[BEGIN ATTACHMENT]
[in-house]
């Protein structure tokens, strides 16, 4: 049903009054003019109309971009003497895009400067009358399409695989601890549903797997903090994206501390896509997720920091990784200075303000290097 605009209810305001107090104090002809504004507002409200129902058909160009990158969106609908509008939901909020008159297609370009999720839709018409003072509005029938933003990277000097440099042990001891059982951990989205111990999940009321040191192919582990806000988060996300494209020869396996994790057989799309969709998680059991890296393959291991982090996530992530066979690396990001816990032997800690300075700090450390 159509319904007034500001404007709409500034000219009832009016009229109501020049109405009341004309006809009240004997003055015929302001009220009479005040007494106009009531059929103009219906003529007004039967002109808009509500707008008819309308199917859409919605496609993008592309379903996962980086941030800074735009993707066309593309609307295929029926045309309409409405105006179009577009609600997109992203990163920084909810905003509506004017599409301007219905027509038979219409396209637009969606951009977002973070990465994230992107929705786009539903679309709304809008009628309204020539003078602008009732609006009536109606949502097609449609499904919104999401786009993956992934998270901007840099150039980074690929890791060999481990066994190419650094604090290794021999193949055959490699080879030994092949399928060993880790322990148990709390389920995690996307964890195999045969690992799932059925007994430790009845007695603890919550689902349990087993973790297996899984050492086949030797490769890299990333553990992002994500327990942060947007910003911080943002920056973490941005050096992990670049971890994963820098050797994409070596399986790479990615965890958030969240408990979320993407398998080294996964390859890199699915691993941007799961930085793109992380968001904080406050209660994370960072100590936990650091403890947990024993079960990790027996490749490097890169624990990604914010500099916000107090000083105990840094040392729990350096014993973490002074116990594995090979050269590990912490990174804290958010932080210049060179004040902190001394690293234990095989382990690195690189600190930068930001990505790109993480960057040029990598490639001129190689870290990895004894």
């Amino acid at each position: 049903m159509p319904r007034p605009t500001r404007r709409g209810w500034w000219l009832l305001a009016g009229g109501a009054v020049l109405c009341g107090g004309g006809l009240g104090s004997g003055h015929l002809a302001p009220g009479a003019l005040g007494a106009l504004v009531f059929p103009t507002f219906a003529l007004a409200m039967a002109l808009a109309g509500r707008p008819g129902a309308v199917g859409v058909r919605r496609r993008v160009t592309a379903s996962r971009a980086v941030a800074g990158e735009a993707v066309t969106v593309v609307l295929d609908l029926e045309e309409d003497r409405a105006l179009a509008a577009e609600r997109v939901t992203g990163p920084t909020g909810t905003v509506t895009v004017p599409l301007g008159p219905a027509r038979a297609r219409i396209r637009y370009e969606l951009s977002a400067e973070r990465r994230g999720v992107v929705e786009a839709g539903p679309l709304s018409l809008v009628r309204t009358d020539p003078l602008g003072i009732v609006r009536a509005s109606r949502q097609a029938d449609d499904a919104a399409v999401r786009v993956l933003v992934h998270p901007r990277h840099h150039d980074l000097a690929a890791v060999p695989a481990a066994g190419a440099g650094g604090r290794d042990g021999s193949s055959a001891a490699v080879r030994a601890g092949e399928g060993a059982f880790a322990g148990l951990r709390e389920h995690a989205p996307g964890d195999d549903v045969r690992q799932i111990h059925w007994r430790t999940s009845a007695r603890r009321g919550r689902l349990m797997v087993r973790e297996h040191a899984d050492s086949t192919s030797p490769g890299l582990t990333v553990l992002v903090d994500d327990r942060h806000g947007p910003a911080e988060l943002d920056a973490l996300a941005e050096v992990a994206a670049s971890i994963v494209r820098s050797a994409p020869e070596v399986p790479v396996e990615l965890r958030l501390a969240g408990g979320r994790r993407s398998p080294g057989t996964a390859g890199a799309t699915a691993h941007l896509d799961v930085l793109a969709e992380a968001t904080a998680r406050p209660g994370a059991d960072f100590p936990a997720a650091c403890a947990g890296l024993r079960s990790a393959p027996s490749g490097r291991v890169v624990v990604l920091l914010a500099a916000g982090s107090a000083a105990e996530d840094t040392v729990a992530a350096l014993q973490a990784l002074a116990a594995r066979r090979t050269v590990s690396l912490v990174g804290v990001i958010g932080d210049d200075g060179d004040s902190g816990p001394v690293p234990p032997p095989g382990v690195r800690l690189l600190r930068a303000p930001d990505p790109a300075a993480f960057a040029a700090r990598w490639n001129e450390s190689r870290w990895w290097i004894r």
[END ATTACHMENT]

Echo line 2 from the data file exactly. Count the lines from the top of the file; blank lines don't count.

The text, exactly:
């Protein structure tokens, strides 16, 4: 049903009054003019109309971009003497895009400067009358399409695989601890549903797997903090994206501390896509997720920091990784200075303000290097 605009209810305001107090104090002809504004507002409200129902058909160009990158969106609908509008939901909020008159297609370009999720839709018409003072509005029938933003990277000097440099042990001891059982951990989205111990999940009321040191192919582990806000988060996300494209020869396996994790057989799309969709998680059991890296393959291991982090996530992530066979690396990001816990032997800690300075700090450390 159509319904007034500001404007709409500034000219009832009016009229109501020049109405009341004309006809009240004997003055015929302001009220009479005040007494106009009531059929103009219906003529007004039967002109808009509500707008008819309308199917859409919605496609993008592309379903996962980086941030800074735009993707066309593309609307295929029926045309309409409405105006179009577009609600997109992203990163920084909810905003509506004017599409301007219905027509038979219409396209637009969606951009977002973070990465994230992107929705786009539903679309709304809008009628309204020539003078602008009732609006009536109606949502097609449609499904919104999401786009993956992934998270901007840099150039980074690929890791060999481990066994190419650094604090290794021999193949055959490699080879030994092949399928060993880790322990148990709390389920995690996307964890195999045969690992799932059925007994430790009845007695603890919550689902349990087993973790297996899984050492086949030797490769890299990333553990992002994500327990942060947007910003911080943002920056973490941005050096992990670049971890994963820098050797994409070596399986790479990615965890958030969240408990979320993407398998080294996964390859890199699915691993941007799961930085793109992380968001904080406050209660994370960072100590936990650091403890947990024993079960990790027996490749490097890169624990990604914010500099916000107090000083105990840094040392729990350096014993973490002074116990594995090979050269590990912490990174804290958010932080210049060179004040902190001394690293234990095989382990690195690189600190930068930001990505790109993480960057040029990598490639001129190689870290990895004894």